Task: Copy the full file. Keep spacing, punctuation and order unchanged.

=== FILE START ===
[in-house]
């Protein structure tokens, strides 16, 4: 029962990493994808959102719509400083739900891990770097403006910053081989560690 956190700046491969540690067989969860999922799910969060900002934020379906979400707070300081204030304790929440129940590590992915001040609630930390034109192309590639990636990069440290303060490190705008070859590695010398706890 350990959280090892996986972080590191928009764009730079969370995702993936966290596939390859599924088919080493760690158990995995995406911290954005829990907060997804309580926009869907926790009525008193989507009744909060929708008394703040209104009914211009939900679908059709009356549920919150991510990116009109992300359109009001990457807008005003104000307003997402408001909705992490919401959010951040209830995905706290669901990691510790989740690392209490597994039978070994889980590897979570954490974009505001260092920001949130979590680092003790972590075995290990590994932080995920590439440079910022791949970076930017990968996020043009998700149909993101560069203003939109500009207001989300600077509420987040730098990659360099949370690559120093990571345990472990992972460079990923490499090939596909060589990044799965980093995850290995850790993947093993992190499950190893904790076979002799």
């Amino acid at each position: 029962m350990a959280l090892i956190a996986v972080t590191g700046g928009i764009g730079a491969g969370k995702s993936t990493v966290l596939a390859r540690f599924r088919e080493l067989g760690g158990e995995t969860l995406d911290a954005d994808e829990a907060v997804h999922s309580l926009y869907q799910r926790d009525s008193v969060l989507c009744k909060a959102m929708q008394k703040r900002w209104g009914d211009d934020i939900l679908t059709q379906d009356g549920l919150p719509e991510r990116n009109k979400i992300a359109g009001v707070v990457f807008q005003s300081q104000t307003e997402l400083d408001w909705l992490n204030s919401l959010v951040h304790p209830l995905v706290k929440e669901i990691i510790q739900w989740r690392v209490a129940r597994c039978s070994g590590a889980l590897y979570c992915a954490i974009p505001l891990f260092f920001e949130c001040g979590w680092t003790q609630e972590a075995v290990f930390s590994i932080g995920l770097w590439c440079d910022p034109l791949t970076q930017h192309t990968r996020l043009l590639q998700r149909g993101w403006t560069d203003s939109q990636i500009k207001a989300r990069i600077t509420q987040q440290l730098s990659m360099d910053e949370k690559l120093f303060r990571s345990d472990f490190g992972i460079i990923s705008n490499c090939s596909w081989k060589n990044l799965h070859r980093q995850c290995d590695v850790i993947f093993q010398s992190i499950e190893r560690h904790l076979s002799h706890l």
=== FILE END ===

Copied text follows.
[in-house]
């Protein structure tokens, strides 16, 4: 029962990493994808959102719509400083739900891990770097403006910053081989560690 956190700046491969540690067989969860999922799910969060900002934020379906979400707070300081204030304790929440129940590590992915001040609630930390034109192309590639990636990069440290303060490190705008070859590695010398706890 350990959280090892996986972080590191928009764009730079969370995702993936966290596939390859599924088919080493760690158990995995995406911290954005829990907060997804309580926009869907926790009525008193989507009744909060929708008394703040209104009914211009939900679908059709009356549920919150991510990116009109992300359109009001990457807008005003104000307003997402408001909705992490919401959010951040209830995905706290669901990691510790989740690392209490597994039978070994889980590897979570954490974009505001260092920001949130979590680092003790972590075995290990590994932080995920590439440079910022791949970076930017990968996020043009998700149909993101560069203003939109500009207001989300600077509420987040730098990659360099949370690559120093990571345990472990992972460079990923490499090939596909060589990044799965980093995850290995850790993947093993992190499950190893904790076979002799």
């Amino acid at each position: 029962m350990a959280l090892i956190a996986v972080t590191g700046g928009i764009g730079a491969g969370k995702s993936t990493v966290l596939a390859r540690f599924r088919e080493l067989g760690g158990e995995t969860l995406d911290a954005d994808e829990a907060v997804h999922s309580l926009y869907q799910r926790d009525s008193v969060l989507c009744k909060a959102m929708q008394k703040r900002w209104g009914d211009d934020i939900l679908t059709q379906d009356g549920l919150p719509e991510r990116n009109k979400i992300a359109g009001v707070v990457f807008q005003s300081q104000t307003e997402l400083d408001w909705l992490n204030s919401l959010v951040h304790p209830l995905v706290k929440e669901i990691i510790q739900w989740r690392v209490a129940r597994c039978s070994g590590a889980l590897y979570c992915a954490i974009p505001l891990f260092f920001e949130c001040g979590w680092t003790q609630e972590a075995v290990f930390s590994i932080g995920l770097w590439c440079d910022p034109l791949t970076q930017h192309t990968r996020l043009l590639q998700r149909g993101w403006t560069d203003s939109q990636i500009k207001a989300r990069i600077t509420q987040q440290l730098s990659m360099d910053e949370k690559l120093f303060r990571s345990d472990f490190g992972i460079i990923s705008n490499c090939s596909w081989k060589n990044l799965h070859r980093q995850c290995d590695v850790i993947f093993q010398s992190i499950e190893r560690h904790l076979s002799h706890l």